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baltimore, they voted 222-8. >> the election of president biden, a church-going catholic, who also takes positions that are district attacks on human life, game more impetus to this. >> reporter: individual bishops can determine whether someone is ineligible for communion and the new document serves only as guidance to priests. it says in part that catholic public figures have a special responsibility to follow church teaching in order to receive communion. >> [ inaudible ]. >> reporter: for years, bishops have been at odds over whether catholic politicians like the president and house speaker nancy pelosi, who support abortion rights, should be barred from commonnion if they don't follow church doctrine that opposes the
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procedure. kansas city archbishop nalman supported ther. >> in the congress and members of the congress, in the catholics supported the churches teaching, we would have bipartisan soup marry outs. >> reporter: but father anthony, a cbs news contributor, said the entire debate runs counter to the popes wishes. >> it's a very different vision to some of the bishops who want to use the you a a cyst as a political football pope francis says no to a political football. we haven't asked about the issue previously, president biden would only say it's a private conversation. the san francisco's arch bishop has led a prayer campaign hoping to inspire a change of heart in house speaker nancy pelosi. one of the men charged in the shooting getting of an unarmed black jogger, umbrella ashford took the stand today. he destroy described the moment he shout 25-year-old aubrey. he called it self-defense. mcmichael is one of three men
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charged with chasing down ashery with this trucks and then shooting him. his mother spoke about mcmichael's testimony saying he skilled her son without having any facts and shot him not once but three times. the defense attorney for suspect roddy brian showed security camera footage of his client watching mcmichaels truck chasing ashery. he later got into this own pickup truck to join the case. the defense argues that ashery did something wrong because he didn't appear he needed help. . >> so now the court is faced with balancing a lot of things going on outside this courtroom and doing it in a way that respects members of the public's right to be in the courtroom, as well as what i'm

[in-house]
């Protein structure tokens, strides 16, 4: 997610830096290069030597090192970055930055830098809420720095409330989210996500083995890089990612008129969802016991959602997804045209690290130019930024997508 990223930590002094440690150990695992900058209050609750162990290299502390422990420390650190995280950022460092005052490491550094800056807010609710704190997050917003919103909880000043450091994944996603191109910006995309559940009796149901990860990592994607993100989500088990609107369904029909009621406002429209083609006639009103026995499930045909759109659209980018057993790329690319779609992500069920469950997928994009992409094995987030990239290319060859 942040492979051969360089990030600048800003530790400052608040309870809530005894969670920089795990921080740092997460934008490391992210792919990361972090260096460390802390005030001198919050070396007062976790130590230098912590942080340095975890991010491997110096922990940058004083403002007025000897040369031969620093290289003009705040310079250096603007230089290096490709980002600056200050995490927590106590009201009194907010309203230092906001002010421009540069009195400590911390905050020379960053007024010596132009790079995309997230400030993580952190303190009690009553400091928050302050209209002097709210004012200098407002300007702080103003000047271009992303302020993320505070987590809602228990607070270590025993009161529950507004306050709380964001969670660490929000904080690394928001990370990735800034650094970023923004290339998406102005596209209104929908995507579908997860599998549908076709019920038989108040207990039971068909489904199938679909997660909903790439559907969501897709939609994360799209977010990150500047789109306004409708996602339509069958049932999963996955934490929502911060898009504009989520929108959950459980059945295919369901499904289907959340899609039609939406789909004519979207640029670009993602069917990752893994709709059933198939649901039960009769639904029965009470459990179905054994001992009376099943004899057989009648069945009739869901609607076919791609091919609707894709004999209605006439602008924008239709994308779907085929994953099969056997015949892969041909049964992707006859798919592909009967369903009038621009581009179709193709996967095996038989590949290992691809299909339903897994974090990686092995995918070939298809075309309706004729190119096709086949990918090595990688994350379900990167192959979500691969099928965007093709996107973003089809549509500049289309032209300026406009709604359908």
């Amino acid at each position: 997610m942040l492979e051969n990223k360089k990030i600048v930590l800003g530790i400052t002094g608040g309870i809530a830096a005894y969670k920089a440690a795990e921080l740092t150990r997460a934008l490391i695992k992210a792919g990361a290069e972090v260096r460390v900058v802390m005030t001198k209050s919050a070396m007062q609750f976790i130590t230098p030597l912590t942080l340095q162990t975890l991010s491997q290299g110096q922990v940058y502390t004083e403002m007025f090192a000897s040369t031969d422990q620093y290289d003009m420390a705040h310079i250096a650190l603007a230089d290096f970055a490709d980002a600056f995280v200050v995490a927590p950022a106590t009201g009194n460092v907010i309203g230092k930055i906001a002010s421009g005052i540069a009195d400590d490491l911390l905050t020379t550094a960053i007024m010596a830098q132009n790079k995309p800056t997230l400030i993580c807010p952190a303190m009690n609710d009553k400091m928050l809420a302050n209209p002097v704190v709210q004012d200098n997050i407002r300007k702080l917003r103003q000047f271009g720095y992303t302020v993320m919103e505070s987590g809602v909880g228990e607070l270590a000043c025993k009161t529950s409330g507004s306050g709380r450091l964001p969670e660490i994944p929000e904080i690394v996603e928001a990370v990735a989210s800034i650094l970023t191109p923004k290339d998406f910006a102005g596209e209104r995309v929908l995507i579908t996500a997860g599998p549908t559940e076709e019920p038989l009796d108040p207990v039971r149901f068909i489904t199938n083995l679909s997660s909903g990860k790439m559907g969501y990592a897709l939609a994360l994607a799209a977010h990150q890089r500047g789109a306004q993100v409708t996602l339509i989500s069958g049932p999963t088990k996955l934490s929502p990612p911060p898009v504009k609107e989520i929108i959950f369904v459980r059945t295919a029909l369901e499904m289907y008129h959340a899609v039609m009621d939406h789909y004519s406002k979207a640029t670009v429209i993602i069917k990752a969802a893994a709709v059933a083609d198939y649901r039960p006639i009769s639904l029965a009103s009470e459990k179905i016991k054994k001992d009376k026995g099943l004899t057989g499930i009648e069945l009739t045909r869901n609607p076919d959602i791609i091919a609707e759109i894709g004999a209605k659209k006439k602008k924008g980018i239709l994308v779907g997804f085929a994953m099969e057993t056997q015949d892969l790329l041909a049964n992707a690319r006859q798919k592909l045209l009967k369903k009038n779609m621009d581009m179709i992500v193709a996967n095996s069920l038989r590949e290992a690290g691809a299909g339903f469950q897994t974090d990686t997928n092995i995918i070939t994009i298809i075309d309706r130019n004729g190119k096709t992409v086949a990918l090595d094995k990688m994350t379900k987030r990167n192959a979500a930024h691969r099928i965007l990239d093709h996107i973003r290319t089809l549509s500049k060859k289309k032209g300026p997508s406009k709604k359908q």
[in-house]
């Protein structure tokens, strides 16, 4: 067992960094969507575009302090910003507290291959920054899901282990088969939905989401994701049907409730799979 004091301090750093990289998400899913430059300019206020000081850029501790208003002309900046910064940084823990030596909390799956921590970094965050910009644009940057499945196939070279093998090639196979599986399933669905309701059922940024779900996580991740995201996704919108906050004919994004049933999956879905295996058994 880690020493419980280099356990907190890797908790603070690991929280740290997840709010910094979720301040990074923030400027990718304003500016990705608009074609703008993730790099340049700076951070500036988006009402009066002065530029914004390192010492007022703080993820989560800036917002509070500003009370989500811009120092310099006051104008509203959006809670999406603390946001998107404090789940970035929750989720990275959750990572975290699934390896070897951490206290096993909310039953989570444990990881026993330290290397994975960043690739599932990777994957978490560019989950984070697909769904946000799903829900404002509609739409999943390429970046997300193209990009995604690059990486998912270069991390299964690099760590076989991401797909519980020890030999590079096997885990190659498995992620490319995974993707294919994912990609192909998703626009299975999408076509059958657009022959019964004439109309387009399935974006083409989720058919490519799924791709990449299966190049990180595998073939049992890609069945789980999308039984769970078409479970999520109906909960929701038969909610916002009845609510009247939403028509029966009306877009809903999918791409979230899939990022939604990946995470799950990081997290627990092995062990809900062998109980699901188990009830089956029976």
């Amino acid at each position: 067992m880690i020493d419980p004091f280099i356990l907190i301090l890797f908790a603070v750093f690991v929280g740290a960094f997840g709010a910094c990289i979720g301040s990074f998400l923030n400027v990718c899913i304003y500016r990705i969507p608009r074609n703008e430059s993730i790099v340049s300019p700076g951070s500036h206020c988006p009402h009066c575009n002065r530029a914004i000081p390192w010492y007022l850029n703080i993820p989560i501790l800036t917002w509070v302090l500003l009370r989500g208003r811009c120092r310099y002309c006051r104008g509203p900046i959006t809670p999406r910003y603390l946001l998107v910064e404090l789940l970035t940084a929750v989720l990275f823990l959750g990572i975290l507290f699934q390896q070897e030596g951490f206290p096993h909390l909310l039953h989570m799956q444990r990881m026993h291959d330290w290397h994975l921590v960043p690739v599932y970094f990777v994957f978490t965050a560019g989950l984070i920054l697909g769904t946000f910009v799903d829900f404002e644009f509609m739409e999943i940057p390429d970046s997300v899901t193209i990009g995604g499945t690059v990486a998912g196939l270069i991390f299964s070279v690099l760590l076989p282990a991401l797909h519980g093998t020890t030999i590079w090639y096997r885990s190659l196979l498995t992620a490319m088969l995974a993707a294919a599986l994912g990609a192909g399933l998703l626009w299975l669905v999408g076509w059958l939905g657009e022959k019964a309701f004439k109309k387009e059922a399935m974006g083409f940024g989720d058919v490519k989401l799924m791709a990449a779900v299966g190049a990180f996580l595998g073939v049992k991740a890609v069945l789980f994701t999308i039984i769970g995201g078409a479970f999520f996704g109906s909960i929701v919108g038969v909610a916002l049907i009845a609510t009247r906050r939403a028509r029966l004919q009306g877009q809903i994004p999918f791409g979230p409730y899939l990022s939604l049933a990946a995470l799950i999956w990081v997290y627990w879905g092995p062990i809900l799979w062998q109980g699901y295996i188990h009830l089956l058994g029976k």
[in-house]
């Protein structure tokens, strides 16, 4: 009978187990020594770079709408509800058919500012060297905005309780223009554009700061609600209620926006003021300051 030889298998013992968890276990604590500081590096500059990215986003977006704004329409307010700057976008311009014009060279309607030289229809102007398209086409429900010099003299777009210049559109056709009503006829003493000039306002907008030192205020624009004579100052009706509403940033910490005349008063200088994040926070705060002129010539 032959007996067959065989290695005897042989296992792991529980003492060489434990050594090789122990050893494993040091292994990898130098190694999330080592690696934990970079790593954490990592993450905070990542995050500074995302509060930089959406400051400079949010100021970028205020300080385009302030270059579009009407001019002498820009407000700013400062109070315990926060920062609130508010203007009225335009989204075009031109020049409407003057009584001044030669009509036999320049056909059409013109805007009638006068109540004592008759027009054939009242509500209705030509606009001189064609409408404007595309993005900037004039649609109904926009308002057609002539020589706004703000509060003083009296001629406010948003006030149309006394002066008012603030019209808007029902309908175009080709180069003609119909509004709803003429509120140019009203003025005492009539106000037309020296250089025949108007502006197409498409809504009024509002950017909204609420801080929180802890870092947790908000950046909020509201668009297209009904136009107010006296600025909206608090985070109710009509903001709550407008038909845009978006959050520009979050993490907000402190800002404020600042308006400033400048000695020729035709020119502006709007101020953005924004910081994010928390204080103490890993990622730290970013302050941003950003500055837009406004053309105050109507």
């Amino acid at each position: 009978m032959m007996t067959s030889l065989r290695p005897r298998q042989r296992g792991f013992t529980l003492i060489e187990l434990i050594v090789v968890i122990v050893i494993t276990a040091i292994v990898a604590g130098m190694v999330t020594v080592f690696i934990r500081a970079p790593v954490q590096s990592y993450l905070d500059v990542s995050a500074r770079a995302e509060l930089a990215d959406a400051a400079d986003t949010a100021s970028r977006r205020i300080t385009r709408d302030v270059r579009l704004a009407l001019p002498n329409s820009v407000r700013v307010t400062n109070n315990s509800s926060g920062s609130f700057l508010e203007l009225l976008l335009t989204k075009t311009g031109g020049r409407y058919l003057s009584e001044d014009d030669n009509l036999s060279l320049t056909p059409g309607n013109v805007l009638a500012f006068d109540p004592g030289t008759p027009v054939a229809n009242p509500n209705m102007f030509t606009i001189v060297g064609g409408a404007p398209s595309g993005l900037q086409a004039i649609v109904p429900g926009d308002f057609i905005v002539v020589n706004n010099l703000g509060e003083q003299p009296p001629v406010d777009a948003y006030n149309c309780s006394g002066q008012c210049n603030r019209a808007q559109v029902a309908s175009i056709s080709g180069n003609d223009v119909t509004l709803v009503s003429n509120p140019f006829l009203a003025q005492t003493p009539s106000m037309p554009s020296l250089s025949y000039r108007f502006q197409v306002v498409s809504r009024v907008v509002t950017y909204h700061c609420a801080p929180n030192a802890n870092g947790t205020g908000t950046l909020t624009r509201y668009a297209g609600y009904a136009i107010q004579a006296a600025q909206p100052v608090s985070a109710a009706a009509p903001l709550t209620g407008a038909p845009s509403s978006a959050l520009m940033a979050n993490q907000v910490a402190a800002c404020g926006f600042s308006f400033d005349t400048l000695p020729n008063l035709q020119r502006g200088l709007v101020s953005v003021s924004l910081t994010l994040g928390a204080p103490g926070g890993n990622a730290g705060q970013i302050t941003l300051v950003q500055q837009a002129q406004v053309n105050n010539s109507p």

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trying to put out there is a fair trial, right? >> the defense said it plans to call 30 witnesses. a tough prison sentence handed down for one of the most talked about capital rioters. the so-called q anonshay man was sentenced to more than three years in prison. he wore a horned fur at some carried a spear on january 6th. jacob hansly told the judge it was wrong for him to enter the capital and he accepts responsibility for his actions. rapper young dolf was shot and killed in memphis. since his debut in 2016, the rapper tallied almost 4 billion streams. apparently he was inside a bake friday memphis this afternoon. a car pulled up outside, and somebody opened fire. the artist leaves behind two children and a long-time girlfriend. he was 36 years old. coming up, thieves target a